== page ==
Scientist have recently discovered how microbes in our gut can be linked to different diseases that may be present in your body. They have found that the microbiome in our gut can even anticipate the risk of dying within the next 15 years.
Researchers reviewed 47 studies that looked at the associations between the collective genomes of gut microbes and 13 common diseases. They used complex diseases such as asthma, hypertension, and schizophrenia because they can be caused by both environmental and genetic factors. Researchers then compared the studies with 24 genome-wide association studies that correlated with specific genetic variants in diseases.
The genetic signature of gut microbes are 20% better at determining whether a person is healthy or ill in comparison with a person’s own genes. The microbiome is 50% better than GWA studies at predicting whether a person has colorectal cancer. However, a person’s genetic profile outperformed the microbiome for predicting whether someone has type 1 diabetes.
Though study author Braden Tierney, a computational biologist at Harvard Medical School, admits the analysis is preliminary, he says the work could ultimately benefit people. “We can use both the microbiome and human genetics in the clinic to improve patient quality of life.” The goal, he says, is to identify key markers in both sets of genomes that could help diagnose these complex diseases.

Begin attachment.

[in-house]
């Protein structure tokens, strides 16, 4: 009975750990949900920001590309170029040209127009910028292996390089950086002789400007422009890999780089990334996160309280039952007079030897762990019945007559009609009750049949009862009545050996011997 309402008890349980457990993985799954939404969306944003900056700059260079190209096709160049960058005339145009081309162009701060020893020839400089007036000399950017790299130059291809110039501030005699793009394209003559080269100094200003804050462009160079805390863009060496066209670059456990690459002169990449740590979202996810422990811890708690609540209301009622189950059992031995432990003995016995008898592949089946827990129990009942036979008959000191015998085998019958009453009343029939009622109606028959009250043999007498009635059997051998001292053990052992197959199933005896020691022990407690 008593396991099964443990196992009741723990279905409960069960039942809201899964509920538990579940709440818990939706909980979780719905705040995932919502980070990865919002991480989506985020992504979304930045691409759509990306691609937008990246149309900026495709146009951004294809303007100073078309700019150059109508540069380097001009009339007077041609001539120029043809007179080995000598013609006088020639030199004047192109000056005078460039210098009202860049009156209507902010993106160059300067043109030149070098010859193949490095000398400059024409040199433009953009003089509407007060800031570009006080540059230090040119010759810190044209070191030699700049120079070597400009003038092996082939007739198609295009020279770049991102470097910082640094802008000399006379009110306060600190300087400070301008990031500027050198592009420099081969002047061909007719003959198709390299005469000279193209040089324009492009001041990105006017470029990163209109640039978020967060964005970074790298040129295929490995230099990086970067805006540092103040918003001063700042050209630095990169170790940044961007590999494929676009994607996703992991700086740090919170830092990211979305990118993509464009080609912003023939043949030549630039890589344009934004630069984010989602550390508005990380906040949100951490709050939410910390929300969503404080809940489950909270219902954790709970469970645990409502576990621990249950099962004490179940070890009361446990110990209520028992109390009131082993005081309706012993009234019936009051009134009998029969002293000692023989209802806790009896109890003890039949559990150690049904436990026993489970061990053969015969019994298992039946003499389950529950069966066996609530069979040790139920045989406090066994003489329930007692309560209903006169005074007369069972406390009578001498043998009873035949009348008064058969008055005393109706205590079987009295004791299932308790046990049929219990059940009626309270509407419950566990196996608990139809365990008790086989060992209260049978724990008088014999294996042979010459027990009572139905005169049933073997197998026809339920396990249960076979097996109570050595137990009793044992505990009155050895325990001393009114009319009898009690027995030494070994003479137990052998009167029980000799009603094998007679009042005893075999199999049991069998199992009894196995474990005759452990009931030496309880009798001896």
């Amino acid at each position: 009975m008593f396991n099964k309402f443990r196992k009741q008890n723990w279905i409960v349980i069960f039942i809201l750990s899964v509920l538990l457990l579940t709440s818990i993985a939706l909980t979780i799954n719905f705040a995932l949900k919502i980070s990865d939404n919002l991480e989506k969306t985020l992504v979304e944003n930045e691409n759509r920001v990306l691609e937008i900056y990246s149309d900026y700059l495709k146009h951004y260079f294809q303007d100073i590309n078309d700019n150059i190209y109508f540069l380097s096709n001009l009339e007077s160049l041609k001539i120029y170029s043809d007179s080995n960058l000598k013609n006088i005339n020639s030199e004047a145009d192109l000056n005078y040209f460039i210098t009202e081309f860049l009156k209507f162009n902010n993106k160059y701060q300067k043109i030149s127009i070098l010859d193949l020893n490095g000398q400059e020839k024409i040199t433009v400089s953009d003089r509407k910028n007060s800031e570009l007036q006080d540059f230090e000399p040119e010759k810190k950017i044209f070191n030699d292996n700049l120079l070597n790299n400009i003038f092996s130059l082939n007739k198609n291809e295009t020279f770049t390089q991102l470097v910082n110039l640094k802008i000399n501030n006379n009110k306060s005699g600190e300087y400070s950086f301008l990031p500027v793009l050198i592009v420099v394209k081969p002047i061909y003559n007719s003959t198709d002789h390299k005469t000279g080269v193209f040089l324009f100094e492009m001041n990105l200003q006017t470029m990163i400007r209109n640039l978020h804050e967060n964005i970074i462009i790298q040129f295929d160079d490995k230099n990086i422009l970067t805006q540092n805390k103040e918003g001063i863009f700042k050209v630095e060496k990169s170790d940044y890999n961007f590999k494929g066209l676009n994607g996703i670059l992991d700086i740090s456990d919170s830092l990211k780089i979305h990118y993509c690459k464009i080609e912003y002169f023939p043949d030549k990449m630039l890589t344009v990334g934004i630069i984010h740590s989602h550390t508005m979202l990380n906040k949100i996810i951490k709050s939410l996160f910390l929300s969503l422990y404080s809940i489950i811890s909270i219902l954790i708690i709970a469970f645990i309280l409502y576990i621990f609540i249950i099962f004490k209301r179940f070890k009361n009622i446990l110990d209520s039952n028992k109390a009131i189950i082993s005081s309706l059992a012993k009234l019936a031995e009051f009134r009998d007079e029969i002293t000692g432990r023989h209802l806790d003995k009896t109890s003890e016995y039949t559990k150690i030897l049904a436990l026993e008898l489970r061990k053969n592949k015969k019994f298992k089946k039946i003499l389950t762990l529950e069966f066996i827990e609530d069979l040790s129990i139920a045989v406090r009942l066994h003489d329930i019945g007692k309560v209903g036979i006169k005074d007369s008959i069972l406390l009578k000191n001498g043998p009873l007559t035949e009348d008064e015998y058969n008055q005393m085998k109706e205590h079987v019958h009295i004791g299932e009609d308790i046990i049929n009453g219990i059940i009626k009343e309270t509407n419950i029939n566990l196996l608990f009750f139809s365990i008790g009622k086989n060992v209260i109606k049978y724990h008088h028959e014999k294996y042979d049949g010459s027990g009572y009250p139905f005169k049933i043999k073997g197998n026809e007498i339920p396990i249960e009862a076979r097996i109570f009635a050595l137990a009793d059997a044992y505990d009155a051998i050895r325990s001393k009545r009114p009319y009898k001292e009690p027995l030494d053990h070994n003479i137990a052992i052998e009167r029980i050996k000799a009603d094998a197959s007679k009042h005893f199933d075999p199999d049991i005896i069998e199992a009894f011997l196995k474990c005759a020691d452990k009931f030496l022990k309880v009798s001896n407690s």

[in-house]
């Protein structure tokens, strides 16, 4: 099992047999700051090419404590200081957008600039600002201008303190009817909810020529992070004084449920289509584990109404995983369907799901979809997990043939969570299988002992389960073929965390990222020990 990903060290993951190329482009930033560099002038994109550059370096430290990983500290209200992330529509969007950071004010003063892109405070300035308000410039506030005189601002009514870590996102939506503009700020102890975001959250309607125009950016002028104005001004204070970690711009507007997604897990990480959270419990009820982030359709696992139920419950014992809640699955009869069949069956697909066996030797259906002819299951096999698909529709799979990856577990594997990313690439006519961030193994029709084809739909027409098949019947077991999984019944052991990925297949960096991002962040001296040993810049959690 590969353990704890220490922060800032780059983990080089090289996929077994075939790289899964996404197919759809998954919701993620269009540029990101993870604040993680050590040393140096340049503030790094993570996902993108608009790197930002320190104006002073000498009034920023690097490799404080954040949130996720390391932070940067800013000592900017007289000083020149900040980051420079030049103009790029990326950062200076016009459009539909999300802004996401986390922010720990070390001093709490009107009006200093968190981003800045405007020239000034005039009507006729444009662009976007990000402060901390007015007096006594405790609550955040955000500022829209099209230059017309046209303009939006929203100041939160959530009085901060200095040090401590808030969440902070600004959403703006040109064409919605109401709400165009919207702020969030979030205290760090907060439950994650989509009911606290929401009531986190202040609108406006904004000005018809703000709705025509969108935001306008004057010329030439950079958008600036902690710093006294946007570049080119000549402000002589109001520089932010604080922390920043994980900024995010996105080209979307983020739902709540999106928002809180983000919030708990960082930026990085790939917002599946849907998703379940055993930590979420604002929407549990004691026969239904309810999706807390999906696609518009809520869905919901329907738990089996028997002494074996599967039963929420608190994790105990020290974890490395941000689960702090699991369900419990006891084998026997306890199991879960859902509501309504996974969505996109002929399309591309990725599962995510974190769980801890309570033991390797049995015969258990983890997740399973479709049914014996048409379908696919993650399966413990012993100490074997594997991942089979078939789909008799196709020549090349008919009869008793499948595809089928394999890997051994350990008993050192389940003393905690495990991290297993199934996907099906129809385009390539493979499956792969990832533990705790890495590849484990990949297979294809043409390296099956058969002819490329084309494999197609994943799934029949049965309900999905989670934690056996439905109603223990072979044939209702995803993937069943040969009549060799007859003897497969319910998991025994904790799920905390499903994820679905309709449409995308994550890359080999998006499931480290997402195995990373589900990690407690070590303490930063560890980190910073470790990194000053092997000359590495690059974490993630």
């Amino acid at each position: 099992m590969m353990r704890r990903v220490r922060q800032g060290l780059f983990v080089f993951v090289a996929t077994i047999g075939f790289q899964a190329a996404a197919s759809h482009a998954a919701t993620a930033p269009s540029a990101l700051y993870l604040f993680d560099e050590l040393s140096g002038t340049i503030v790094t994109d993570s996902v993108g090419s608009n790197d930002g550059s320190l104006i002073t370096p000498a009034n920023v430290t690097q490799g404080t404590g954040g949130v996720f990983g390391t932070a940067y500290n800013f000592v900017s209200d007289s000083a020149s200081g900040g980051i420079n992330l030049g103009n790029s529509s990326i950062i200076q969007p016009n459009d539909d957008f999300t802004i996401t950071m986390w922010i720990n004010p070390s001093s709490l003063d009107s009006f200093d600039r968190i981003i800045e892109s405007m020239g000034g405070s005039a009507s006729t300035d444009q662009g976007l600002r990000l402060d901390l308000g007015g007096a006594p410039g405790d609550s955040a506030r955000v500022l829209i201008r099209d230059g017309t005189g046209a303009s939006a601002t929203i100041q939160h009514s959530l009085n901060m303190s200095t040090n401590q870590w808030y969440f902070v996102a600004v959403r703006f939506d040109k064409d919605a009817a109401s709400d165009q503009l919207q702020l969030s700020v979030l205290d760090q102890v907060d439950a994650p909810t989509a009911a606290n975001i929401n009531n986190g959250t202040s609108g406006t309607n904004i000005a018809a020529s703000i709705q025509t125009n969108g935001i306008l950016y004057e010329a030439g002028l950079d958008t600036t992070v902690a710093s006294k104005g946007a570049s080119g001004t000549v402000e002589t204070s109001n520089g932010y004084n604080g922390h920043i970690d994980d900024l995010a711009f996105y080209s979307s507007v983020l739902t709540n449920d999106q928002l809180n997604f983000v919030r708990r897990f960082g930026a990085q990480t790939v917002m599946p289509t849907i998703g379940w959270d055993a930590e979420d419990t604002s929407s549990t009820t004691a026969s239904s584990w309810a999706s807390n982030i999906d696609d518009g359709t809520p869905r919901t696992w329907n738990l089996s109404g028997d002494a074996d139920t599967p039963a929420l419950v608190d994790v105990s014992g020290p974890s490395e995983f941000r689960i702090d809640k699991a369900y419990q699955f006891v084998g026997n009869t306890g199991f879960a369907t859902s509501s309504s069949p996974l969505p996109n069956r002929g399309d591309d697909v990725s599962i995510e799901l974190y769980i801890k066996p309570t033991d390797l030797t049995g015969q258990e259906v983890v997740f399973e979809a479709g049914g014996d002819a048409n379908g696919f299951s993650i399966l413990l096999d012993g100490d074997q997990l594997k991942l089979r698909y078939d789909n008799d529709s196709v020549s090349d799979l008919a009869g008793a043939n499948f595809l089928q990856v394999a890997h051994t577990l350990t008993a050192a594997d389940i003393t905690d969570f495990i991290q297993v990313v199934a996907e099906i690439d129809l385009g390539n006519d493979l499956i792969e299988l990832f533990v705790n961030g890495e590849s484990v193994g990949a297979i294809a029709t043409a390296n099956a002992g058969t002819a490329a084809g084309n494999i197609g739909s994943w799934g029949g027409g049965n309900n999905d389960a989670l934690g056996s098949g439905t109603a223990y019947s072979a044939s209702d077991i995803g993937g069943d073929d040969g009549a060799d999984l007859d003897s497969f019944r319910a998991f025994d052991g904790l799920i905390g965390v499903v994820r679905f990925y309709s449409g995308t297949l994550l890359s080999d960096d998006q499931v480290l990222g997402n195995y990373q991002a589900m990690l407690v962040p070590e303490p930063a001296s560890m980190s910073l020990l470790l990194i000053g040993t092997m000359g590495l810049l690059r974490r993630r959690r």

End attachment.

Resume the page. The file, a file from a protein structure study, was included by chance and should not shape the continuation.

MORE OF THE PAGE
Jeroen Raes of the VIB-KU Leuven Center for Microbiology, believes that scientists don’t know nearly as much about the microbiome as they do about how our genes work. So comparing the two at this point is “risky.”One advantage of the microbiome is that it’s impacted by a person’s environment. As such, it may be a better predictor of diseases like type 2 diabetes, which tend to have large environmental components.
In the second study, researchers studied the correlation between a person’s microbiome and their life span. That analysis used a Finnish study that had been collecting health data from thousands of people since 1972. Starting in 2002, many of the participants in the study donated stool samples for 15 years. The data revealed that individuals with an abundance of Enterobacteriaceae bacteria are 15% more likely to die in the next 15 years.
For both studies, it’s still unclear why the microbiome is linked to death and disease. It’s possible the microbes are causing disease or shortening someone’s life span in some way. But it can also be possible they’re just reflecting what is going on inside the body.